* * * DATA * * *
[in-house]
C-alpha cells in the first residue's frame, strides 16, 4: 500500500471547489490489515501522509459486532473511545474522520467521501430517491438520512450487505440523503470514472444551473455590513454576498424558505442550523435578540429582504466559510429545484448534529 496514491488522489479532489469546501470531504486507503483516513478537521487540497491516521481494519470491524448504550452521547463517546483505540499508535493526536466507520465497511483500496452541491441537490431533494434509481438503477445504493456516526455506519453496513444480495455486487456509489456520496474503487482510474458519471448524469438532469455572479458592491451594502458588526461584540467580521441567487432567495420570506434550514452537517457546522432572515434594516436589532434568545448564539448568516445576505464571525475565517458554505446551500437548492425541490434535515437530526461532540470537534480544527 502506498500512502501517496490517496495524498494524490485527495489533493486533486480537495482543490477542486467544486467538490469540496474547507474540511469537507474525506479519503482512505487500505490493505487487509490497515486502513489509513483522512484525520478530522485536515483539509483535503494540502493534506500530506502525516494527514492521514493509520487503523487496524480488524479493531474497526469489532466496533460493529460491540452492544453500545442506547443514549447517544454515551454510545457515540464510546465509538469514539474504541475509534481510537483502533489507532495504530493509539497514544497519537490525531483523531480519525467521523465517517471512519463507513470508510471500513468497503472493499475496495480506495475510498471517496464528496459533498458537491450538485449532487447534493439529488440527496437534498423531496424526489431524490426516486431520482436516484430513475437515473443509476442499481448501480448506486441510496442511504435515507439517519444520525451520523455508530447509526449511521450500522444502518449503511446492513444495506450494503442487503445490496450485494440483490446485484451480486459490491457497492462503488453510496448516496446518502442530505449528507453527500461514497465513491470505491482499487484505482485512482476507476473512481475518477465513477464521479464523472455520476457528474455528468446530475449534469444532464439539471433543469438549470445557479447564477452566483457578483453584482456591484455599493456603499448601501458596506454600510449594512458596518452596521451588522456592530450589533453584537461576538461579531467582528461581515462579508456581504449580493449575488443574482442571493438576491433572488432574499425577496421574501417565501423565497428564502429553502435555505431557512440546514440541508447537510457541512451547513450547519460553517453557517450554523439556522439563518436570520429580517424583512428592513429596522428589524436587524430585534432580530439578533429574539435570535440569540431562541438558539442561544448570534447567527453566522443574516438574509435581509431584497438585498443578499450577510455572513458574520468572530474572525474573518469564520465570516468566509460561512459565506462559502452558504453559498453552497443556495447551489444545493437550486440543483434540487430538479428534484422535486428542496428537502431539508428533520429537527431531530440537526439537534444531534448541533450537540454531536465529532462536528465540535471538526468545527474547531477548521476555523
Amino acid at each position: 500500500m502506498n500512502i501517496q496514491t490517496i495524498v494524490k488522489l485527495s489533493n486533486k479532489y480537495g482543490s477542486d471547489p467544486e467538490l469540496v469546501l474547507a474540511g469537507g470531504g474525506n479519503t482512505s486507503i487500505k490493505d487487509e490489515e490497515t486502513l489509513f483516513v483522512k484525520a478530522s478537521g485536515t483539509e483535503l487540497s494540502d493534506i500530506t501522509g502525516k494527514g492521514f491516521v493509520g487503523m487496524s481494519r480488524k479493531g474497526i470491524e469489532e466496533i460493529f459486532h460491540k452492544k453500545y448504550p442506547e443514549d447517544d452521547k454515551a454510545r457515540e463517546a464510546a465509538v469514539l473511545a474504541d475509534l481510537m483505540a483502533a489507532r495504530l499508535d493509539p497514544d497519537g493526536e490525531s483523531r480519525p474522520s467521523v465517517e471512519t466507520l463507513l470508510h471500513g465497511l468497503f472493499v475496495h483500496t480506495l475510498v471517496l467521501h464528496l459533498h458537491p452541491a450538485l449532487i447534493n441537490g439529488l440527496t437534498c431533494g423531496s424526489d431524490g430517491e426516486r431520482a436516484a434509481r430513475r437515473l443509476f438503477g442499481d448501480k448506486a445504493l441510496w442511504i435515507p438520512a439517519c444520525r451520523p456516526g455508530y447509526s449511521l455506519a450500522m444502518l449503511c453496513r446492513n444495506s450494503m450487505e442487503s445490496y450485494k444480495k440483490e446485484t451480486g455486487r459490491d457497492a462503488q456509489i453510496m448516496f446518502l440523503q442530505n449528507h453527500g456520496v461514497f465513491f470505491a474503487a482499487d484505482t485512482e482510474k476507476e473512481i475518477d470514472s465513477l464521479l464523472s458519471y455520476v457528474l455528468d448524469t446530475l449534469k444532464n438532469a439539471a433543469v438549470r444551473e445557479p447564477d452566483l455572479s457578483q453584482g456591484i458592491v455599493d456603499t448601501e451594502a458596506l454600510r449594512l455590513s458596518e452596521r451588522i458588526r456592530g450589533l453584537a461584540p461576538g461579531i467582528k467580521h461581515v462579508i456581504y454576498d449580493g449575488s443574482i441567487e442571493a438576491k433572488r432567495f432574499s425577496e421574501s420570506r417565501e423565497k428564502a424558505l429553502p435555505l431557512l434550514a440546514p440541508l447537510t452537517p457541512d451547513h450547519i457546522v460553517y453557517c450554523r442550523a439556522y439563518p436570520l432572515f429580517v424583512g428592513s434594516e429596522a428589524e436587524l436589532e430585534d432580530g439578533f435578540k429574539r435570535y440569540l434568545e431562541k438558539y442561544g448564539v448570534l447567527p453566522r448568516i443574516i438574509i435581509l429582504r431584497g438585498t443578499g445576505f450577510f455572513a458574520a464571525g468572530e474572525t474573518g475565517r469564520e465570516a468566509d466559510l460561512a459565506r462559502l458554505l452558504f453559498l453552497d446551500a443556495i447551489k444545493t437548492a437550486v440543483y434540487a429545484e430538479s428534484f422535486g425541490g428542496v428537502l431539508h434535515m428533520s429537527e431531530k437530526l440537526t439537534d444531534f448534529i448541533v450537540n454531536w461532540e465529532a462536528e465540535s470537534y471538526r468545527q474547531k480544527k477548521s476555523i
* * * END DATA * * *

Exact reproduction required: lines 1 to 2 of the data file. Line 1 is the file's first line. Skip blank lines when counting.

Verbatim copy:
[in-house]
C-alpha cells in the first residue's frame, strides 16, 4: 500500500471547489490489515501522509459486532473511545474522520467521501430517491438520512450487505440523503470514472444551473455590513454576498424558505442550523435578540429582504466559510429545484448534529 496514491488522489479532489469546501470531504486507503483516513478537521487540497491516521481494519470491524448504550452521547463517546483505540499508535493526536466507520465497511483500496452541491441537490431533494434509481438503477445504493456516526455506519453496513444480495455486487456509489456520496474503487482510474458519471448524469438532469455572479458592491451594502458588526461584540467580521441567487432567495420570506434550514452537517457546522432572515434594516436589532434568545448564539448568516445576505464571525475565517458554505446551500437548492425541490434535515437530526461532540470537534480544527 502506498500512502501517496490517496495524498494524490485527495489533493486533486480537495482543490477542486467544486467538490469540496474547507474540511469537507474525506479519503482512505487500505490493505487487509490497515486502513489509513483522512484525520478530522485536515483539509483535503494540502493534506500530506502525516494527514492521514493509520487503523487496524480488524479493531474497526469489532466496533460493529460491540452492544453500545442506547443514549447517544454515551454510545457515540464510546465509538469514539474504541475509534481510537483502533489507532495504530493509539497514544497519537490525531483523531480519525467521523465517517471512519463507513470508510471500513468497503472493499475496495480506495475510498471517496464528496459533498458537491450538485449532487447534493439529488440527496437534498423531496424526489431524490426516486431520482436516484430513475437515473443509476442499481448501480448506486441510496442511504435515507439517519444520525451520523455508530447509526449511521450500522444502518449503511446492513444495506450494503442487503445490496450485494440483490446485484451480486459490491457497492462503488453510496448516496446518502442530505449528507453527500461514497465513491470505491482499487484505482485512482476507476473512481475518477465513477464521479464523472455520476457528474455528468446530475449534469444532464439539471433543469438549470445557479447564477452566483457578483453584482456591484455599493456603499448601501458596506454600510449594512458596518452596521451588522456592530450589533453584537461576538461579531467582528461581515462579508456581504449580493449575488443574482442571493438576491433572488432574499425577496421574501417565501423565497428564502429553502435555505431557512440546514440541508447537510457541512451547513450547519460553517453557517450554523439556522439563518436570520429580517424583512428592513429596522428589524436587524430585534432580530439578533429574539435570535440569540431562541438558539442561544448570534447567527453566522443574516438574509435581509431584497438585498443578499450577510455572513458574520468572530474572525474573518469564520465570516468566509460561512459565506462559502452558504453559498453552497443556495447551489444545493437550486440543483434540487430538479428534484422535486428542496428537502431539508428533520429537527431531530440537526439537534444531534448541533450537540454531536465529532462536528465540535471538526468545527474547531477548521476555523